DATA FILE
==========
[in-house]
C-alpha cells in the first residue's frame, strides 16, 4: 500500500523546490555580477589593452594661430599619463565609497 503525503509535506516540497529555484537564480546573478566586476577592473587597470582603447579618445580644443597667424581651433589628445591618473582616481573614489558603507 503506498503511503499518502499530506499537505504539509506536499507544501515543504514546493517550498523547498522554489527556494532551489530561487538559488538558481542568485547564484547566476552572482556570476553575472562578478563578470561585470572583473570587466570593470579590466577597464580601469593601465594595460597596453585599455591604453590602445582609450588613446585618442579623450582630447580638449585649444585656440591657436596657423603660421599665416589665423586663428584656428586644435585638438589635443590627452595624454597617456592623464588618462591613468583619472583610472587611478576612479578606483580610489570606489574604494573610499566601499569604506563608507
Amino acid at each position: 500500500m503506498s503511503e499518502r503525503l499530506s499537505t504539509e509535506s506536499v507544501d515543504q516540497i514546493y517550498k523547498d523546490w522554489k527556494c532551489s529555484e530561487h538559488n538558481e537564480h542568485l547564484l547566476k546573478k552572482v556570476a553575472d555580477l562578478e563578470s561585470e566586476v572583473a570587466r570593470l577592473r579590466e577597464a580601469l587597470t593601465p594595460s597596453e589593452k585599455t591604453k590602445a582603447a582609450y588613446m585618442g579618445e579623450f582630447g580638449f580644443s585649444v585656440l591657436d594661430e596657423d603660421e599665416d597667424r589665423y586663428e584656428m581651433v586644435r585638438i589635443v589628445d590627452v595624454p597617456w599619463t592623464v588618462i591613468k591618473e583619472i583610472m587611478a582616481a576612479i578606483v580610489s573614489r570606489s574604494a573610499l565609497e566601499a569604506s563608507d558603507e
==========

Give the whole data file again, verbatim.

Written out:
[in-house]
C-alpha cells in the first residue's frame, strides 16, 4: 500500500523546490555580477589593452594661430599619463565609497 503525503509535506516540497529555484537564480546573478566586476577592473587597470582603447579618445580644443597667424581651433589628445591618473582616481573614489558603507 503506498503511503499518502499530506499537505504539509506536499507544501515543504514546493517550498523547498522554489527556494532551489530561487538559488538558481542568485547564484547566476552572482556570476553575472562578478563578470561585470572583473570587466570593470579590466577597464580601469593601465594595460597596453585599455591604453590602445582609450588613446585618442579623450582630447580638449585649444585656440591657436596657423603660421599665416589665423586663428584656428586644435585638438589635443590627452595624454597617456592623464588618462591613468583619472583610472587611478576612479578606483580610489570606489574604494573610499566601499569604506563608507
Amino acid at each position: 500500500m503506498s503511503e499518502r503525503l499530506s499537505t504539509e509535506s506536499v507544501d515543504q516540497i514546493y517550498k523547498d523546490w522554489k527556494c532551489s529555484e530561487h538559488n538558481e537564480h542568485l547564484l547566476k546573478k552572482v556570476a553575472d555580477l562578478e563578470s561585470e566586476v572583473a570587466r570593470l577592473r579590466e577597464a580601469l587597470t593601465p594595460s597596453e589593452k585599455t591604453k590602445a582603447a582609450y588613446m585618442g579618445e579623450f582630447g580638449f580644443s585649444v585656440l591657436d594661430e596657423d603660421e599665416d597667424r589665423y586663428e584656428m581651433v586644435r585638438i589635443v589628445d590627452v595624454p597617456w599619463t592623464v588618462i591613468k591618473e583619472i583610472m587611478a582616481a576612479i578606483v580610489s573614489r570606489s574604494a573610499l565609497e566601499a569604506s563608507d558603507e